Things You Should Know: PTSD

This is probably the 15th draft I’ve made when it comes to posts with this theme. I write them and never post them. I’ve tried writing humorous ones, rambling ones, lists, formal ones, and who knows what else. Yet here I am, giving it another go.

You should know that PTSD does not make me less capable. My PTSD doesn’t run my life, it spends most of the time in the passenger seat criticising my driving. As with so many things, PTSD exists on a spectrum. In general mine is mild. When it flares up, it can be anywhere from ‘really inconvenient’ to ‘how the hell am I still alive?’. But in general, it does not affect my ability to live a productive life.

You should know that PTSD does not make me less intelligent. I have an old Mensa membership card in my possession. I have excelled academically and professionally. I grasp new logical systems fairly easily and can generally read people. I enjoy learning about new things and often take the time to consider things from different perspectives. Sure, I say some pretty stupid things sometimes and don’t fully comprehend the finer philosophical aspects of Donnie Darko, but who the hell does?

You should know that PTSD is not just flashbacks. It’s rare for me to get flashbacks and when I do, it’s mainly physical sensations or emotions that don’t fit with what I’m actually doing. My PTSD specialises in nightmares. I have nightmares maybe 97 percent of the time. They suck and they’re probably even harder to control than flashbacks. I hate sharing rooms with people out of fear I’ll talk in my sleep or wake up crying. I’ve honestly started to focus on lucid dreaming to prevent that type of thing from happening. It makes it easier to wake up in a somewhat controlled manner.

You should know that PTSD sometimes overrides well… me. It usually happens a few times a year, but when the condition is more active, overrides happen more often. This is when the condition jumps over from the passenger seat to the driver’s seat and has a serious case of road rage. My usual self is reduced to that voice you have in the back of your mind that you seldom listen to. It’s really scary when it happens and you’re not in control of what you’re doing. It’s humiliating, degrading, and undignified. This is the part of the condition people often hear about and when they see it in person… Most people don’t understand it. It’s scary and illogical. Sometimes ridiculous. If you do see it happen, realise the other person isn’t really in control right now. Don’t take it personally and walk away. Try talking to the other person a day or two later. Chances are they’ll apologise profusely for their behaviour. This is the time when you need to remember that PTSD is a mental illness and that sometimes it can’t be controlled. Think of it as an epileptic seizure. However, do draw boundaries. PTSD is not an excuse for physical violence or endangering another person. Just be aware that they might say and do things they don’t actually mean or want to say. In some scenarios, they might not actually fully remember what they said or did. It’s a really strange experience and it’s kinda like getting blind drunk. Your normal self knows that this isn’t right, but something else has taken over and makes you make an ass out of yourself.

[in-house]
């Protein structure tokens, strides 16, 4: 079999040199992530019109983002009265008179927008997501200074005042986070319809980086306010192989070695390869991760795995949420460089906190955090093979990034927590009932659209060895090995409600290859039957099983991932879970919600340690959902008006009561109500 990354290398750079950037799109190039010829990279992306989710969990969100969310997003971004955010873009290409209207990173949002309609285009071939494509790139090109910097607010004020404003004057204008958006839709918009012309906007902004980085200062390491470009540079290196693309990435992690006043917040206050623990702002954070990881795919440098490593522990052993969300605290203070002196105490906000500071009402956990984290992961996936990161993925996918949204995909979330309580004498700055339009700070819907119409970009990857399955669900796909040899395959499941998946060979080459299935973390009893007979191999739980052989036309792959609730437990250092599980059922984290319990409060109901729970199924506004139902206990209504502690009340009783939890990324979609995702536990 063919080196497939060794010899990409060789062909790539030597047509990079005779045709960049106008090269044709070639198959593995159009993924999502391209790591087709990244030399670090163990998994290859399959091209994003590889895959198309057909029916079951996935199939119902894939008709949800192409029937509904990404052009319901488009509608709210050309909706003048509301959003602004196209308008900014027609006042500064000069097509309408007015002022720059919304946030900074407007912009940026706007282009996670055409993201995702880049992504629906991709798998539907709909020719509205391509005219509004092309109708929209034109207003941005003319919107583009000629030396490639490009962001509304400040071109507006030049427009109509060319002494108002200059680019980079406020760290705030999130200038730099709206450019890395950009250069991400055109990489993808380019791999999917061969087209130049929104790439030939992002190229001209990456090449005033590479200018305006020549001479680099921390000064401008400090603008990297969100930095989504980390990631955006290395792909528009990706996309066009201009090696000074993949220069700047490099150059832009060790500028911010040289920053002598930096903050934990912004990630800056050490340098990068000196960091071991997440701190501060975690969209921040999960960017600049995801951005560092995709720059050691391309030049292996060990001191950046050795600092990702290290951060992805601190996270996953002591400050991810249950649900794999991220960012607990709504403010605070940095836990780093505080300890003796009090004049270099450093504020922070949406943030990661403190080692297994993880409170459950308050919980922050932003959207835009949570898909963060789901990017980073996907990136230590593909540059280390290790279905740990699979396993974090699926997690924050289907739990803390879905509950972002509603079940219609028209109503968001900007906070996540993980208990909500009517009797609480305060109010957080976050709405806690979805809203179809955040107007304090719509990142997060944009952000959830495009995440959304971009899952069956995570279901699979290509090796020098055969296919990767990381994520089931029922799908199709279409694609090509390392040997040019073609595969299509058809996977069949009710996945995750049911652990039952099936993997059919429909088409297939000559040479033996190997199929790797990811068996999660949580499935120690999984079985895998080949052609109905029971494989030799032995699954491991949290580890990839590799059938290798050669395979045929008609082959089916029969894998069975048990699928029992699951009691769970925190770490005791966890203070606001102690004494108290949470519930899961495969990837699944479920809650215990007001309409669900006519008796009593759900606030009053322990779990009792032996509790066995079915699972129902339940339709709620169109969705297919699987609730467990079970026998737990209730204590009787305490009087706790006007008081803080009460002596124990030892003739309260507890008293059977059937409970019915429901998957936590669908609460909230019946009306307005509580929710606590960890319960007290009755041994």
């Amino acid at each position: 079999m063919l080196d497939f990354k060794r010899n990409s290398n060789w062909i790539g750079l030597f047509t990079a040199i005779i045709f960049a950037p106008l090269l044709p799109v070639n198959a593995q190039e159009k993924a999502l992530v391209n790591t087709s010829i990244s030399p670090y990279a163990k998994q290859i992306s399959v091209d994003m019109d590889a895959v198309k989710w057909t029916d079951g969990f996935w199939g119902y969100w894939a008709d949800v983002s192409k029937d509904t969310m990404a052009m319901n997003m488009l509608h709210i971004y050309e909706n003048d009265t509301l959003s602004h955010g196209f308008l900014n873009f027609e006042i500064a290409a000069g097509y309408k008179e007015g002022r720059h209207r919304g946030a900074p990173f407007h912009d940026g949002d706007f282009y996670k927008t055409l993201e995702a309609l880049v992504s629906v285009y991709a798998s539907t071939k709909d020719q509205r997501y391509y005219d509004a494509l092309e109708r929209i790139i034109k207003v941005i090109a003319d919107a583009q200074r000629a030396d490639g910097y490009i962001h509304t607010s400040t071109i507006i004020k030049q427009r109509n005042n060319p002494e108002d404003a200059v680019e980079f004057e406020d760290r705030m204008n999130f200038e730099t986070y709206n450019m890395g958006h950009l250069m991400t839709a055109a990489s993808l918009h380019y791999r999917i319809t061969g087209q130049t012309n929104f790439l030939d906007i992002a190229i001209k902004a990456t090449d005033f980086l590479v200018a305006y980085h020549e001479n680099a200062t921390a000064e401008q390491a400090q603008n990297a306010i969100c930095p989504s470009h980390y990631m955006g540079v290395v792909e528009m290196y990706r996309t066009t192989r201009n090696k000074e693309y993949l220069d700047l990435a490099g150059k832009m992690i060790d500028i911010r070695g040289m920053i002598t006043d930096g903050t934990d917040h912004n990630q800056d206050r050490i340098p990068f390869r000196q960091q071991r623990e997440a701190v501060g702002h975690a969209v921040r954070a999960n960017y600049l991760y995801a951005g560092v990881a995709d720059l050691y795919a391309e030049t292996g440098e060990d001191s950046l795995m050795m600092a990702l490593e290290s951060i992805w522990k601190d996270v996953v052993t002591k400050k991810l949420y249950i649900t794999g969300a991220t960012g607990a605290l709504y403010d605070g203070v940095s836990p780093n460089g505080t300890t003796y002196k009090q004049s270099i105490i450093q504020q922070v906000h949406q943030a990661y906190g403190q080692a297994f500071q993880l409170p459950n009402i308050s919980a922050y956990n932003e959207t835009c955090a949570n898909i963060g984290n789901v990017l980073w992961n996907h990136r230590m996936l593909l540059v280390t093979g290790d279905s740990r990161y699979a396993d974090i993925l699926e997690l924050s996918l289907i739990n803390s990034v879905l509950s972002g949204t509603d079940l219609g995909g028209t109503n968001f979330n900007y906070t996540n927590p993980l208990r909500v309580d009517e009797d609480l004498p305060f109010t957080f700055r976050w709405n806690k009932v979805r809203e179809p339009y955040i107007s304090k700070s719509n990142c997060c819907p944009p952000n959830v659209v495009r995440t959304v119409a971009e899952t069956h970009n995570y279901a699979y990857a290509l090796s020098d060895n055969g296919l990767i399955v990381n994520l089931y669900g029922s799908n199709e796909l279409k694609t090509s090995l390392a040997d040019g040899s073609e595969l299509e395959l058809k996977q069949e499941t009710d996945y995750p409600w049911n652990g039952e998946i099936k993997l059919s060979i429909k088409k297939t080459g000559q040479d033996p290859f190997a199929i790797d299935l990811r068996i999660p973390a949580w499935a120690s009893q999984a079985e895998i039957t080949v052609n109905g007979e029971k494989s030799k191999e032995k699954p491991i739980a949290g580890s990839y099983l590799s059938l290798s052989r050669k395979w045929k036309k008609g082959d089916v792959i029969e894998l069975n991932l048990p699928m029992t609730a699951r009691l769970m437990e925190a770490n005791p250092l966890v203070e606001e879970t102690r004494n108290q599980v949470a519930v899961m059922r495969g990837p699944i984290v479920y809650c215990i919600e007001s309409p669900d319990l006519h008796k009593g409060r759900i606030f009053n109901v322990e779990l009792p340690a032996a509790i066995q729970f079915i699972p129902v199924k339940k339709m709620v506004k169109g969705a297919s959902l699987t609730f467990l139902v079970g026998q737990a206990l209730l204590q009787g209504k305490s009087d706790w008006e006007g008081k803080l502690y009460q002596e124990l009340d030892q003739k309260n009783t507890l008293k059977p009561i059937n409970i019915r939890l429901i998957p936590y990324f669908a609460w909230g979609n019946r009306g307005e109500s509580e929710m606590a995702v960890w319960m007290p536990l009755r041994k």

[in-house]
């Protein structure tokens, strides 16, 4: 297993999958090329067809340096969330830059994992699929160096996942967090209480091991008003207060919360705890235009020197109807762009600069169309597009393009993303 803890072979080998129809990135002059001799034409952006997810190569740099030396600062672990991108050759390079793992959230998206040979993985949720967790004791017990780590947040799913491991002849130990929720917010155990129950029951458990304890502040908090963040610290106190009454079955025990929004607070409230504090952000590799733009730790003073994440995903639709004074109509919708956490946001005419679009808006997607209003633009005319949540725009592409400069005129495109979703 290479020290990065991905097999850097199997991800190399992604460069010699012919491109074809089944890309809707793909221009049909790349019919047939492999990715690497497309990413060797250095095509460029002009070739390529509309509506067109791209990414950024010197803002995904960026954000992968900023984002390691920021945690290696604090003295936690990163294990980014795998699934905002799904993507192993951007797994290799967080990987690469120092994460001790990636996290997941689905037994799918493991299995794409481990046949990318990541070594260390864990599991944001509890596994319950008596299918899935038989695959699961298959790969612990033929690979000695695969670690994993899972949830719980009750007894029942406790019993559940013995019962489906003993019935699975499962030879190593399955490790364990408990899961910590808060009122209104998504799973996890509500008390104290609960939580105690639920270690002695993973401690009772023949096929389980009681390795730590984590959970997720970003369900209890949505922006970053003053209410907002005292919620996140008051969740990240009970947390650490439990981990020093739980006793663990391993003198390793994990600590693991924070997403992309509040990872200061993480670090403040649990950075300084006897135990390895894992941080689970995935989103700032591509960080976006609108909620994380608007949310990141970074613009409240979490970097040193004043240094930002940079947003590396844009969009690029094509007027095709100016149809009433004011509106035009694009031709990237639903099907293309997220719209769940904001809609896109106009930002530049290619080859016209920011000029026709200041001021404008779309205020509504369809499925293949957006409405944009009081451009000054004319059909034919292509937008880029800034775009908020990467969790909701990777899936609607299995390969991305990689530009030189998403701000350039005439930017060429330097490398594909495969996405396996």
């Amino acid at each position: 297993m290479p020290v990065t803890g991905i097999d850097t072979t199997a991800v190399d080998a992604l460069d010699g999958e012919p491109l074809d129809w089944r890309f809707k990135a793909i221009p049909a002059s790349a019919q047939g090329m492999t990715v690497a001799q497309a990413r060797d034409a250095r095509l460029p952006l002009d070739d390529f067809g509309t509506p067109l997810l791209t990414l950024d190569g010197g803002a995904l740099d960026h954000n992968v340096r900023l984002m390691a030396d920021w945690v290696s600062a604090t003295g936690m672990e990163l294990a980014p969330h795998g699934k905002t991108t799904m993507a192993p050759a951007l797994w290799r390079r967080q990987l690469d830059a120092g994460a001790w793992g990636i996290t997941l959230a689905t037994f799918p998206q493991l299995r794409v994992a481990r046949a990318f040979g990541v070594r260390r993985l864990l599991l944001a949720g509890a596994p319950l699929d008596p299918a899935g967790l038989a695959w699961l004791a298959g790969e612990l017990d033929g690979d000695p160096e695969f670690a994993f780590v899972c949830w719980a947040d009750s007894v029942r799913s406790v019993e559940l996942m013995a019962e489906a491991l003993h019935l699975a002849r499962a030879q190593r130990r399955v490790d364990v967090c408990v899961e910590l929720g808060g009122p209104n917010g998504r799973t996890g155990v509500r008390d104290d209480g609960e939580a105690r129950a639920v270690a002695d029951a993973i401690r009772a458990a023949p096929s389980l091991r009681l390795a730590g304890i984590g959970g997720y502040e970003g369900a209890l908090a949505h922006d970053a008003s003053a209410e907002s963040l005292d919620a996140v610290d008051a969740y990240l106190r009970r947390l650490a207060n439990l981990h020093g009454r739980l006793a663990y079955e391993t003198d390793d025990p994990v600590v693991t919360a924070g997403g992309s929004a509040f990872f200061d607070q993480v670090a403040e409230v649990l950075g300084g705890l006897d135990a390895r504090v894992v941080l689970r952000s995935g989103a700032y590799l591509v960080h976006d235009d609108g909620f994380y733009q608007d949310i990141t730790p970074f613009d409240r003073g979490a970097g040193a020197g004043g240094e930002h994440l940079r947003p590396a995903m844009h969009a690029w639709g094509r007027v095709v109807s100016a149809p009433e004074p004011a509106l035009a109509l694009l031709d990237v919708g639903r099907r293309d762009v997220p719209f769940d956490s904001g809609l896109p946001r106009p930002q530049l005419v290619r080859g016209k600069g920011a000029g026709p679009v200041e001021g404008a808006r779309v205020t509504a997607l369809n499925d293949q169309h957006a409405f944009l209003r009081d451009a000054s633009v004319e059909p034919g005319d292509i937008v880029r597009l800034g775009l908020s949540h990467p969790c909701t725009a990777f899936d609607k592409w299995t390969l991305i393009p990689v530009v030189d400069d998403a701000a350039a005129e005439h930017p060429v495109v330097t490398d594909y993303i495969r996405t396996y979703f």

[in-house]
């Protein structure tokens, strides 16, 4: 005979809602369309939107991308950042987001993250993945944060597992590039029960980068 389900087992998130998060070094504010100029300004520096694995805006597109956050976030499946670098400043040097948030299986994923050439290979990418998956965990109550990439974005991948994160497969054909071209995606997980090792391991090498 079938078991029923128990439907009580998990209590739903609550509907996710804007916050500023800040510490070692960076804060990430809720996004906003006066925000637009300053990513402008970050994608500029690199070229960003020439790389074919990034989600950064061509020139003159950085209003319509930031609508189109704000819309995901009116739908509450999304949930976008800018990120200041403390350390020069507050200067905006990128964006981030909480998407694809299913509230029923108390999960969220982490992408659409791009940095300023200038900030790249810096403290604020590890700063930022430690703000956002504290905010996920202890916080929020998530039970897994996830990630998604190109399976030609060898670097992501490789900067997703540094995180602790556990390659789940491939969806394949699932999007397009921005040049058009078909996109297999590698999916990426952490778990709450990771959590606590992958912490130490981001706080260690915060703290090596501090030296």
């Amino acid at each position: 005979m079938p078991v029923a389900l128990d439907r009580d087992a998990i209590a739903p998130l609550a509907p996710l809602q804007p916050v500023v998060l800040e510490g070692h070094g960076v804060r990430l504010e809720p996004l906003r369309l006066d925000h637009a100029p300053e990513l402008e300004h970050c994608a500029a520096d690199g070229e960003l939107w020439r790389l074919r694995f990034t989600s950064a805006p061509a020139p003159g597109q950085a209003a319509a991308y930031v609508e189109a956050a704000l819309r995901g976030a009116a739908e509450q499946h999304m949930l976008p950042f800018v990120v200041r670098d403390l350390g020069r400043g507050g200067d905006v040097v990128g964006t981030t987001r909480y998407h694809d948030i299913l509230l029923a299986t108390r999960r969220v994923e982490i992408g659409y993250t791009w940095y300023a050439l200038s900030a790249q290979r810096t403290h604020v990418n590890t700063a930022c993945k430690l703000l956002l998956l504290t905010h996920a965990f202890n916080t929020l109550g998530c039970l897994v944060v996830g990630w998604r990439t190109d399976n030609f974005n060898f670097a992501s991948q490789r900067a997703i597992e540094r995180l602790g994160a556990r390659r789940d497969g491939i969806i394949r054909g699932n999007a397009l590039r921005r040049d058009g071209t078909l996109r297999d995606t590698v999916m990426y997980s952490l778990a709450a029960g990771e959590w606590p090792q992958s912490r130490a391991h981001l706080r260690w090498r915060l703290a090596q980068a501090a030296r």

You should know that PTSD does not automatically equal veteran or sexual assault survivor. These two groups are common among people with PTSD, but they are far from the only reasons why people develop PTSD. Please don’t ask people with PTSD what caused their condition, they’ll probably tell you if they want you to know. Whatever you do, don’t be the asshole who tried to assess if what they went through was ‘traumatic enough’ for PTSD to develop. You’re probably not going to be told everything. Asking someone about what’s very possibly the worst moment in their life is extremely personal. They might even lie because it’s too painful to talk about. It’s also really common to be unable to remember parts of the experience or even the entire thing. There are examples of people who developed PTSD from watching live coverage of 911.

You should know that PTSD is not a sign of weakness. Trauma breaks a lot more people than there are people who develop PTSD. PTSD is like having a wound heal with a scar instead of neatly. It’s not about who breaks and who holds it together, but about how your brain heals after a trauma. You can’t tell mid-trauma who is going to develop PTSD and who is going to be fine.

You should know that PTSD is really bloody complicated.

 

 

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